leapingSound body, sound mind, sound finances? It’s true: The better your physical shape, the better the odds that your financial situation is in good shape.

It should be no surprise to hear that diet and exercise form the cornerstone of a healthy lifestyle. But why would a consistent exercise program do as much for you mind and your wallet as it does for your body? I was never able to control my eating habits, until I changed my exercise habits. I was raised (unintentionally) in a competition for who could eat the most. That’s fine when you’re 25, but I was out of control.

When I started exercising with intensity every day, it changed everything. I had the right motivation, my wife Kate (to whom I owe so much) promised to help me with my food issues, and I started to notice results. Seeing this progress was an incredible motivator for me and it helped transform the discipline into a habit.

Now, with a secure exercise regime, I can look back on it and see that the list of positive benefits doesn’t stop with physical fitness. Regular exercise can also provide psychological benefits such as:

  • Improved mood
  • Higher self-esteem
  • Enhanced brain function
  • Reduced mental fatigue
  • Diminished anxiety

These are all very good reasons to stop reading this article and head to the gym right now, but hang with me a second. If they are not motivation enough, then consider this: Research links regular exercise to higher salaries. According to Vasilios Kosteas’ study, published in the June 2012 Journal of Labor Research, employees who exercise regularly (at least three hours each week) earn 9% more, on average, than employees who don’t.

While researchers had long suspected there was a connection between exercise and income, they could prove merely that regular exercise was correlated to a higher salary. But Kosteas of Cleveland State University used a sophisticated statistical model, called propensity-score matching, to compare employees with similar work ethics and backgrounds (health history, education, experience, etc.) to establish the exercise-success nexus.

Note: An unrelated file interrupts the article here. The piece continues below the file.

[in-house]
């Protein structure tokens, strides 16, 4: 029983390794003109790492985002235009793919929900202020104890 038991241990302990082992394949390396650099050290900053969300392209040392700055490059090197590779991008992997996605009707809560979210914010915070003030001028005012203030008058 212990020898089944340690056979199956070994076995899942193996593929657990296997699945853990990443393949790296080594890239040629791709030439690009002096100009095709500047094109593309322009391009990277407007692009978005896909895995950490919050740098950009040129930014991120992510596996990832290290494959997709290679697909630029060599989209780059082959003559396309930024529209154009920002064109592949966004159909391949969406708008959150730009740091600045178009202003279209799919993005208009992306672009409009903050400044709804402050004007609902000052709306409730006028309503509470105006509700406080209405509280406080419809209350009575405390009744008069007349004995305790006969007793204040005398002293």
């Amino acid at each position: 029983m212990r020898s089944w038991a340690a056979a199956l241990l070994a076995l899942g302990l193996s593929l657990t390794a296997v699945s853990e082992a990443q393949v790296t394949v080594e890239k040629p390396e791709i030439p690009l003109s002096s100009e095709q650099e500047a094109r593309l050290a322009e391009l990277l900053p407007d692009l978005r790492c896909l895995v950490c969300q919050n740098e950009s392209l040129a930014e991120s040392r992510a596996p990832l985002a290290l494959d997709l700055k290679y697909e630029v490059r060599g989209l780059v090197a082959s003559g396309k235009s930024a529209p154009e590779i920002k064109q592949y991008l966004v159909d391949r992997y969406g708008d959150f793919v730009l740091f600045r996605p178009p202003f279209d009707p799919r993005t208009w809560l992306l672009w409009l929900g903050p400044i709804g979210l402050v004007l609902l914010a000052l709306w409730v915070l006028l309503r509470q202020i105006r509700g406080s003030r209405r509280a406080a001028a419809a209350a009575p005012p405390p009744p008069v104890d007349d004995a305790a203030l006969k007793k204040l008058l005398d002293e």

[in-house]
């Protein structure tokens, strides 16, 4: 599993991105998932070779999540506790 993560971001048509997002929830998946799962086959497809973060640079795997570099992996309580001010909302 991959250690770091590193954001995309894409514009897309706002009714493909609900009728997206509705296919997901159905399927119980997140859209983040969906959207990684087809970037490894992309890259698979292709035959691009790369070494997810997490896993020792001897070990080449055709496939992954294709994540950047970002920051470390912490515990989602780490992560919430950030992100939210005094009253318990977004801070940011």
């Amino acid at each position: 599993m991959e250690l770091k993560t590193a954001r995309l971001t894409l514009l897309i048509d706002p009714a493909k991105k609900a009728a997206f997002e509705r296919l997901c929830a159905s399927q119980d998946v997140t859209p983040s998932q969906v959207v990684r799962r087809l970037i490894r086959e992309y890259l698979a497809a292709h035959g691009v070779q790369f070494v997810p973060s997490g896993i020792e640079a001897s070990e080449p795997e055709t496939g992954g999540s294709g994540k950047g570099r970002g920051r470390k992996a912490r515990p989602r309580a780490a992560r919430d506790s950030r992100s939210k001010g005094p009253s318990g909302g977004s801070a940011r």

When exercise was the only independent variable, Kosteas found that exercisers regularly out-earned non-exercisers by 9% – and that it’s never too late to start. The study showed that employees who didn’t have a history of healthy behavior saw an increase in productivity after starting a regular exercise routine, and they often got a raise.

And I can tell you first hand: It has also been true in my own life. The combination of better health, more energy, less fatigue, more excitement about life, a greater belief in myself and an all-around better outlook has helped me raise my own game, increased my productivity and has paid wonderful dividends in my own business, as well.

Of course, you will get out what you put in and the transition from sedentary to active is not an easy one. Stick with it. As with many things, those who persist will gain the benefits. Even if you start working out regularly and it doesn’t show in your paycheck, you still have all the psychological benefits. If nothing else, you benefit financially in the form of lower health-care bills now and in the future.

So get out there and exercise.

 

 

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